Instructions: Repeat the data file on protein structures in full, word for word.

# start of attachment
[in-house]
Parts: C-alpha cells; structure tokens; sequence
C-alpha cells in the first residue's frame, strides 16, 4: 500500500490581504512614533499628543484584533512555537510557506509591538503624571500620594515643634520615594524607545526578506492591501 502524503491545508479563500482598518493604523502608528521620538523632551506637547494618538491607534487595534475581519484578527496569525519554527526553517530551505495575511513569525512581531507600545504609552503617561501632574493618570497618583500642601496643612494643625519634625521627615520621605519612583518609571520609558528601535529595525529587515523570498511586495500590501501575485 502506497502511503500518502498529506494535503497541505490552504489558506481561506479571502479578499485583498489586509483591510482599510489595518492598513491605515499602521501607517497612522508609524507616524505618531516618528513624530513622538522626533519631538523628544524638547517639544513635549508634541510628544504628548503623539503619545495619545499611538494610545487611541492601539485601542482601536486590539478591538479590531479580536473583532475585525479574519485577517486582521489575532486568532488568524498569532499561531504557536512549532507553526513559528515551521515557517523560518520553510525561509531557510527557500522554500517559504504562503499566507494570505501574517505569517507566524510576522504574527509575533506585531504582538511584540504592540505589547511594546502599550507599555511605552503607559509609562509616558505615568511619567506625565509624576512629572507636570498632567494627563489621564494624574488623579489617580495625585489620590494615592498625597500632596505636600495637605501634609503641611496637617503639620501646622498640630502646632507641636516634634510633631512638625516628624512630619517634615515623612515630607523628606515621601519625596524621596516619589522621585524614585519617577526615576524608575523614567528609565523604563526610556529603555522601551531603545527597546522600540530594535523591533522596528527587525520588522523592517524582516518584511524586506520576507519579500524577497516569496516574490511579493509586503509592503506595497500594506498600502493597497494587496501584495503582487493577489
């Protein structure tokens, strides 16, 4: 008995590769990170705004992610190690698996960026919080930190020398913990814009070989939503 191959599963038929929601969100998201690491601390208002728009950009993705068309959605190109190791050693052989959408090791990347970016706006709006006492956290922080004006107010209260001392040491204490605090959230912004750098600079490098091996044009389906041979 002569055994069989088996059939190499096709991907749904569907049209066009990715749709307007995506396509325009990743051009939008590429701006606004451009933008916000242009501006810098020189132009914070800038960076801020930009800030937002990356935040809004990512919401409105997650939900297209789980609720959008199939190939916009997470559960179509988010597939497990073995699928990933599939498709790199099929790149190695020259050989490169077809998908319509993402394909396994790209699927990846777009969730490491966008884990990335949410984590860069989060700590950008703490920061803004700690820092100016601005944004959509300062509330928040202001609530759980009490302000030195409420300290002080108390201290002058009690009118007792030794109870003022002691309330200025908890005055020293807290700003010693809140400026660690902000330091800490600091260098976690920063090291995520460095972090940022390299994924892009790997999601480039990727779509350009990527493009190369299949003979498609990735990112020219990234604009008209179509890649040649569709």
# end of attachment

[in-house]
Parts: C-alpha cells; structure tokens; sequence
C-alpha cells in the first residue's frame, strides 16, 4: 500500500490581504512614533499628543484584533512555537510557506509591538503624571500620594515643634520615594524607545526578506492591501 502524503491545508479563500482598518493604523502608528521620538523632551506637547494618538491607534487595534475581519484578527496569525519554527526553517530551505495575511513569525512581531507600545504609552503617561501632574493618570497618583500642601496643612494643625519634625521627615520621605519612583518609571520609558528601535529595525529587515523570498511586495500590501501575485 502506497502511503500518502498529506494535503497541505490552504489558506481561506479571502479578499485583498489586509483591510482599510489595518492598513491605515499602521501607517497612522508609524507616524505618531516618528513624530513622538522626533519631538523628544524638547517639544513635549508634541510628544504628548503623539503619545495619545499611538494610545487611541492601539485601542482601536486590539478591538479590531479580536473583532475585525479574519485577517486582521489575532486568532488568524498569532499561531504557536512549532507553526513559528515551521515557517523560518520553510525561509531557510527557500522554500517559504504562503499566507494570505501574517505569517507566524510576522504574527509575533506585531504582538511584540504592540505589547511594546502599550507599555511605552503607559509609562509616558505615568511619567506625565509624576512629572507636570498632567494627563489621564494624574488623579489617580495625585489620590494615592498625597500632596505636600495637605501634609503641611496637617503639620501646622498640630502646632507641636516634634510633631512638625516628624512630619517634615515623612515630607523628606515621601519625596524621596516619589522621585524614585519617577526615576524608575523614567528609565523604563526610556529603555522601551531603545527597546522600540530594535523591533522596528527587525520588522523592517524582516518584511524586506520576507519579500524577497516569496516574490511579493509586503509592503506595497500594506498600502493597497494587496501584495503582487493577489
């Protein structure tokens, strides 16, 4: 008995590769990170705004992610190690698996960026919080930190020398913990814009070989939503 191959599963038929929601969100998201690491601390208002728009950009993705068309959605190109190791050693052989959408090791990347970016706006709006006492956290922080004006107010209260001392040491204490605090959230912004750098600079490098091996044009389906041979 002569055994069989088996059939190499096709991907749904569907049209066009990715749709307007995506396509325009990743051009939008590429701006606004451009933008916000242009501006810098020189132009914070800038960076801020930009800030937002990356935040809004990512919401409105997650939900297209789980609720959008199939190939916009997470559960179509988010597939497990073995699928990933599939498709790199099929790149190695020259050989490169077809998908319509993402394909396994790209699927990846777009969730490491966008884990990335949410984590860069989060700590950008703490920061803004700690820092100016601005944004959509300062509330928040202001609530759980009490302000030195409420300290002080108390201290002058009690009118007792030794109870003022002691309330200025908890005055020293807290700003010693809140400026660690902000330091800490600091260098976690920063090291995520460095972090940022390299994924892009790997999601480039990727779509350009990527493009190369299949003979498609990735990112020219990234604009008209179509890649040649569709």